Pascal is now 2! And posed next to his birthday present from Kmart, which Russ swiftly occupied. He shows no signs of slowing down. Some days I wish I could bottle and absorb Pascal's energy level. I'd have written 2 books this year by now. He's also going to have to go in to the Clinic on Saturday for a check up: he has a chronic ear infection ever since I got him from foster, and the ear drops from the housecall vet / Epi Otic ear cleanser doesn't work for long. He's on the monthly preventative so it's most likely not mites. It's going to be his first visit to a clinic as an adult, not sure how he's going to react...


I like to play games without spoilers, so in the leadup to FF7:R, I didn't read any reviews and only watched a couple of trailers. I've never played FF7 (didn't own a PS1) so most of the plot of FF7:R was new to me. That being said, I didn't realise it was only the first 6 hours or so of the original game (less than disc 1!!!). It's still a highly entertaining, complete game in its own right, but what even. At the rate this is going, it'd be PS7 by the final FF7:R instalment.

For people who complain about politics in games... isn't FF7 a highly political game? It's about fighting capitalism, about the destruction that corporations cause to the planet when sucking it of resources, of the misery caused when profit is prioritised over people. The game does assume that you've played the original: I didn't understand the point of the flashbacks until talking to a friend after finishing FF7:R. I did still enjoy it, so check it out if you're so inclined and have a PS4. The sound design and music is great. Russ kept watching it over my shoulder. The last game he paid this much attention to was Death Stranding.


Being home most of the time means watching more streaming services. By the way, did you know that you can now switch off autoplay previews on Netflix via Manage Profiles? A game-changer.

Ugly Delicious 2: I love this series, even though sometimes I find it a little confusing. Then I have to remind myself that it is, after all, an extremely American show that's played out through pretty much one person's perspective. Like the ep where Dave asks when Indian food would be mainstream. Coming from Singapore, living in Melbourne... how mainstream do you need it to be? Indian food in SG and Melb is ubiquitous on all ends of the food spectrum: from hawker style restaurants, to Michelin lists, to hipster reinventions by young Indian chefs. Gaggan was the top-ranked restaurant in Asia for years. Maybe he was trying to say that the world tends to only see a small aspect of Indian cuisine, which, fair. I'm still exploring it myself, and I'm grateful for the breadth in Melbourne. Looking forward to visiting my fave places again soon, and trying new ones.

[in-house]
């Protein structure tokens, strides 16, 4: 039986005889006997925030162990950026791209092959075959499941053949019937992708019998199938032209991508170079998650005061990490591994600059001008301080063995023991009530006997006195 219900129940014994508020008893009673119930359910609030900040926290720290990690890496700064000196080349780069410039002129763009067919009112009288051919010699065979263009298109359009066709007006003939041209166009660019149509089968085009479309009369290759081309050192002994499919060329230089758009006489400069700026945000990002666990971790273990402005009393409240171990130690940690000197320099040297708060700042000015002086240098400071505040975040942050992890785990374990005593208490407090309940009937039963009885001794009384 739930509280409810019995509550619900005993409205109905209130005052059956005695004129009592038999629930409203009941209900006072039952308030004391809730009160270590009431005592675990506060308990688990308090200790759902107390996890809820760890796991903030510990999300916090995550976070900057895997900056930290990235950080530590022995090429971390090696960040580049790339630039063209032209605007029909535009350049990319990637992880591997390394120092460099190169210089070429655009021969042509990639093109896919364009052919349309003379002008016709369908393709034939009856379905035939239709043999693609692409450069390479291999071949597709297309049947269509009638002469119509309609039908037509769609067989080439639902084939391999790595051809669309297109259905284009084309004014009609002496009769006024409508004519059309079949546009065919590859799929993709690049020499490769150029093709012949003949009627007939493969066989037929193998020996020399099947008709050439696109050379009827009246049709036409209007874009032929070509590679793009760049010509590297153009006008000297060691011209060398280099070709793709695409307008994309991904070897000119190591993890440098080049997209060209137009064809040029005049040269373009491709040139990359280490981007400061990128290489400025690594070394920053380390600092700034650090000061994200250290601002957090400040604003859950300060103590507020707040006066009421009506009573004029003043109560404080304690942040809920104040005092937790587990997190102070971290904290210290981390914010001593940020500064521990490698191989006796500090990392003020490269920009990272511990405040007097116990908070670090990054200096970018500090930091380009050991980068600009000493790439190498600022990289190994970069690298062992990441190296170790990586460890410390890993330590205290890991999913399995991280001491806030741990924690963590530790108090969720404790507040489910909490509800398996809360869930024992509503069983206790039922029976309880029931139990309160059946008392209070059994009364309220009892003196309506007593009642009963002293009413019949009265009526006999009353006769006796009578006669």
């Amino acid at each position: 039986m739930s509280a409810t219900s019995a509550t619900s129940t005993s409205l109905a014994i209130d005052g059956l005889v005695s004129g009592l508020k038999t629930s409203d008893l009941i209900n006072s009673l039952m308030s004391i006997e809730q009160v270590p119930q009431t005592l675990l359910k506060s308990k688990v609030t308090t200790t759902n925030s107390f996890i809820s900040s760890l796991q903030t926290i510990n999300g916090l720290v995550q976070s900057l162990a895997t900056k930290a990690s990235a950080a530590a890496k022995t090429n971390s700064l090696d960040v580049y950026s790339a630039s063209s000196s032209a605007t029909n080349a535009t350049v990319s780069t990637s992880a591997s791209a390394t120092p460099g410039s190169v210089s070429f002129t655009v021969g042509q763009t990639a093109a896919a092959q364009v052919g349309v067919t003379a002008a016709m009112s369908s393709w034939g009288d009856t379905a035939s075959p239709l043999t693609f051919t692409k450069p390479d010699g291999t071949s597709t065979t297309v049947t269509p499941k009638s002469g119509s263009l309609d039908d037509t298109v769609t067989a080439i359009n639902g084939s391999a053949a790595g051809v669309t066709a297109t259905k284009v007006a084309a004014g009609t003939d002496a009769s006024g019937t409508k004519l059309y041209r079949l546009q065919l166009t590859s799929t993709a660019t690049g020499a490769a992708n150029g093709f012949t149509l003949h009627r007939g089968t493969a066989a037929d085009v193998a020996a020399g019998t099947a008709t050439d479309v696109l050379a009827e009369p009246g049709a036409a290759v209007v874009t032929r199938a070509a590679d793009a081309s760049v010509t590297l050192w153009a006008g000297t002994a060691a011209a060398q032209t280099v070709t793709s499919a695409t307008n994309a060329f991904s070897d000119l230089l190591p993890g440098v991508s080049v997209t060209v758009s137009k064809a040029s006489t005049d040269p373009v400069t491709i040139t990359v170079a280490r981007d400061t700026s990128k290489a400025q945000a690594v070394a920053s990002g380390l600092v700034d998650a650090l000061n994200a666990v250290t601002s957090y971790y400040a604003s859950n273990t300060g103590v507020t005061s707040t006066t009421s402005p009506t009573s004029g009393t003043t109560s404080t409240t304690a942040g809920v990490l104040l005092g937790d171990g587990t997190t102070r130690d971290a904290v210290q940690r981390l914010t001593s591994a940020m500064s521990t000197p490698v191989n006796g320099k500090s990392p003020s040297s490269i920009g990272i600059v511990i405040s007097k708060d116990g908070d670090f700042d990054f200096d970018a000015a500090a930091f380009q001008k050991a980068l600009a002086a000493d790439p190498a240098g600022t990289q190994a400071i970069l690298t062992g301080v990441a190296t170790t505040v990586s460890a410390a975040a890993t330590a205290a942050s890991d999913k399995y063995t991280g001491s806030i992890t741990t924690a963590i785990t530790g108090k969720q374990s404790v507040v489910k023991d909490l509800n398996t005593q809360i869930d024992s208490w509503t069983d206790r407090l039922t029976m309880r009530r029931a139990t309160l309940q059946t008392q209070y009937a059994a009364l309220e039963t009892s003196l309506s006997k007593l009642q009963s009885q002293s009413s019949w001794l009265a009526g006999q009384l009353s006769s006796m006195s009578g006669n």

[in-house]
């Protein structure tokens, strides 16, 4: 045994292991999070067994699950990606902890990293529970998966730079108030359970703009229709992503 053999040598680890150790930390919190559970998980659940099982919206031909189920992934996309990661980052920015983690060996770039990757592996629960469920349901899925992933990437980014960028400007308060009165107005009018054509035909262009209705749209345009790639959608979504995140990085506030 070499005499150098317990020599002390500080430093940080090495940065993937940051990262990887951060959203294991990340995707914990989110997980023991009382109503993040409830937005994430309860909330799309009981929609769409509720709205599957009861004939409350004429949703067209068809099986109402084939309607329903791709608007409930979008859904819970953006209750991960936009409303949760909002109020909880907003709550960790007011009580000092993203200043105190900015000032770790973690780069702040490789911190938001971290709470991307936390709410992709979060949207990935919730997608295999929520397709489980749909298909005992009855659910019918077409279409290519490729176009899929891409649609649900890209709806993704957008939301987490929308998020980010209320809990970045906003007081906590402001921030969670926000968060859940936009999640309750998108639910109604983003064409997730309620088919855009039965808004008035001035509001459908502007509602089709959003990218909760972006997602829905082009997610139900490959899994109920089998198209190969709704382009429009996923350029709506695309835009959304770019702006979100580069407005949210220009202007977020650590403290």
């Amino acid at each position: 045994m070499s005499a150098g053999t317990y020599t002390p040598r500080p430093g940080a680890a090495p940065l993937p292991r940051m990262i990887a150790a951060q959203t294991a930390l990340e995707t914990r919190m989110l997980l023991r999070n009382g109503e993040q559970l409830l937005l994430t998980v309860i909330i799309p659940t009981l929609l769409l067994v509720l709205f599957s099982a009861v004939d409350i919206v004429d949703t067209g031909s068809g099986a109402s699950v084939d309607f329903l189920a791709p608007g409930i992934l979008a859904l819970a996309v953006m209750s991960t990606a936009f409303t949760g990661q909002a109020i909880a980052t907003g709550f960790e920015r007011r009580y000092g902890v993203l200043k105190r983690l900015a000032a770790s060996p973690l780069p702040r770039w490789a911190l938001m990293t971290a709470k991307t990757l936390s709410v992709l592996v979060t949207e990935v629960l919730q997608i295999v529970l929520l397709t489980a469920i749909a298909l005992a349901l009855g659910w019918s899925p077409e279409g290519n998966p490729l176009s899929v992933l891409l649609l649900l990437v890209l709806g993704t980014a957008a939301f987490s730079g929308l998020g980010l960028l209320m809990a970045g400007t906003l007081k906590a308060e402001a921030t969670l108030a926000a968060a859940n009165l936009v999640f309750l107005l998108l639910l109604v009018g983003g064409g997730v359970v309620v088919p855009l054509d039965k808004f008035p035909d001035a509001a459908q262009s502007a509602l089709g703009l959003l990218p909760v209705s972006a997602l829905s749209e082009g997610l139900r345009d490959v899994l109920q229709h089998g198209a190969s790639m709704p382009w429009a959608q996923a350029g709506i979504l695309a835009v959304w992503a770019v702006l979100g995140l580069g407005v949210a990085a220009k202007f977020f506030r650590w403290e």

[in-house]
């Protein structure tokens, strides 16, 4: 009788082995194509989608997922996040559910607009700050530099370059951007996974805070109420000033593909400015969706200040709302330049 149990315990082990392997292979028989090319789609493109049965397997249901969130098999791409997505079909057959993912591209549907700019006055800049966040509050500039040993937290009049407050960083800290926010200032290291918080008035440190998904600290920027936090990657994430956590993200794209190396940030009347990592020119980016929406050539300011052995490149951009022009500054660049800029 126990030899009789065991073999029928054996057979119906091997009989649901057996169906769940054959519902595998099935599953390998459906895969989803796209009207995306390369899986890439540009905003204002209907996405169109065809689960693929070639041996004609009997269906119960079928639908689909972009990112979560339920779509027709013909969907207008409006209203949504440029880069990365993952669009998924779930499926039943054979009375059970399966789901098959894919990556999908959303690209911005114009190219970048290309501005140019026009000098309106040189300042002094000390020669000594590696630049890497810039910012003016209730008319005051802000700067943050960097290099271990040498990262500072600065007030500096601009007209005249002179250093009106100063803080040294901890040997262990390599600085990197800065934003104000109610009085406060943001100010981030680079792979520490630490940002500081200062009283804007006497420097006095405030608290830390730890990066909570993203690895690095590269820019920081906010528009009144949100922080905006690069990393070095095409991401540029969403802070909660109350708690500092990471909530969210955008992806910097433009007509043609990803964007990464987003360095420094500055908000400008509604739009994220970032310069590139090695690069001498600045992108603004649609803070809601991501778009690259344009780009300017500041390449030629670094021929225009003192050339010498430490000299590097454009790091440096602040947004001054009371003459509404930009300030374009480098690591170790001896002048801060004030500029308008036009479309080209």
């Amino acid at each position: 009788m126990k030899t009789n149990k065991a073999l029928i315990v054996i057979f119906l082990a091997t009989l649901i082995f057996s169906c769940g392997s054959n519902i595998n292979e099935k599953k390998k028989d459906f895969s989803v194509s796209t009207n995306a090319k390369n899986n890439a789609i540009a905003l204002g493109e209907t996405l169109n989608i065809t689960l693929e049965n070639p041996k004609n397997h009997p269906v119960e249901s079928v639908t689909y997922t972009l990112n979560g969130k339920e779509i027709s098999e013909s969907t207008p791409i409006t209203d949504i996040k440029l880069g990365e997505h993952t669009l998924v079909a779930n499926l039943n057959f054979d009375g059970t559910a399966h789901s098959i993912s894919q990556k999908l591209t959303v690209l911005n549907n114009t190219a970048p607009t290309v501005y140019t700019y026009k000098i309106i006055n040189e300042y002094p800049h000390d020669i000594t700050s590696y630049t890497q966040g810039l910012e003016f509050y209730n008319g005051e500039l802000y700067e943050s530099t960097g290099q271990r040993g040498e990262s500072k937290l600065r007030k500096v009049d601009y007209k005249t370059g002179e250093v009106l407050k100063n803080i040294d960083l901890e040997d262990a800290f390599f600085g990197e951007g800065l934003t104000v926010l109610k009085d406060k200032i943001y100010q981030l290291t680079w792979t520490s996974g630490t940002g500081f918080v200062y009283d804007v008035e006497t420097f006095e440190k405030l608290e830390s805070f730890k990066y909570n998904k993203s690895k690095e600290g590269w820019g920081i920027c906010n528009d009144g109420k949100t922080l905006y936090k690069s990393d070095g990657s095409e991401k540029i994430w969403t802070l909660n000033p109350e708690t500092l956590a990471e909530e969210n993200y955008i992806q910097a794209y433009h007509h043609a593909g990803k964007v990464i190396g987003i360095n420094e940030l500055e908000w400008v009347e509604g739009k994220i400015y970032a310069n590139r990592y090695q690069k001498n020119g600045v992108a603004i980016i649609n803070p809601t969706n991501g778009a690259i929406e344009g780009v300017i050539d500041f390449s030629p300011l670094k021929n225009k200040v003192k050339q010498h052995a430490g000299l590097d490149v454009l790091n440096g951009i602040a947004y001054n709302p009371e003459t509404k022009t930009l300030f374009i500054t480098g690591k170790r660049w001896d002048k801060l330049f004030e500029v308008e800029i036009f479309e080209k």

The Last Dance: This was a strange watch for someone with almost no NBA knowledge and no interest in basketball. Not sure why I found it so compelling, but it is.

Castlevania 3: I see it took until this season for the show to go full Ellis in all its surreal ??? glory.

Hannibal: I can only handle this show in small doses. It's beautiful, though.


Things read in April:-

The City We Became by NK Jemisin: Gorgeously written, compelling narrative, even for someone like me who's never visited New York City and has only a vague idea of what each district is meant to be like. NK Jemisin is one of my favourite authors.

The Gilded Wolves by Roshani Chokshi: Loving depictions of Parisian culture and food with intricate worldbuilding and a diverse cast of characters.

War Girls by Tochi Onyebuchi: I read this in March but forgot to add it to the list. Nigerian SF&F about two sisters, sort of like a dark Black Panther story. Visceral read inspired by real world events that ties into the author's family history. I wasn't aware of the Biafran war. Have to do more reading.

Riot Baby by Tochi Onyebuchi: Powerful, angry near-future dystopian American SF&F about institutionalised inequality, incarceration, race, and justice.

Gingerbread by Helen Oyeyemi: A modern fairytale about a family and its mysteriously powerful gingerbread recipe. Made me hungry. Best read when eating something sweet.


I have a couple of deadlines I'd like to try and meet this month, but other than that, I've been querying THE ION CURTAIN with a handful of agents. Grateful to those who expressed interest during the last DVPit, and to the DVPit people for arranging the event. It's been out on query since last year. I should probably get around to writing a new book as well.

Best of luck. Hope everyone's doing well.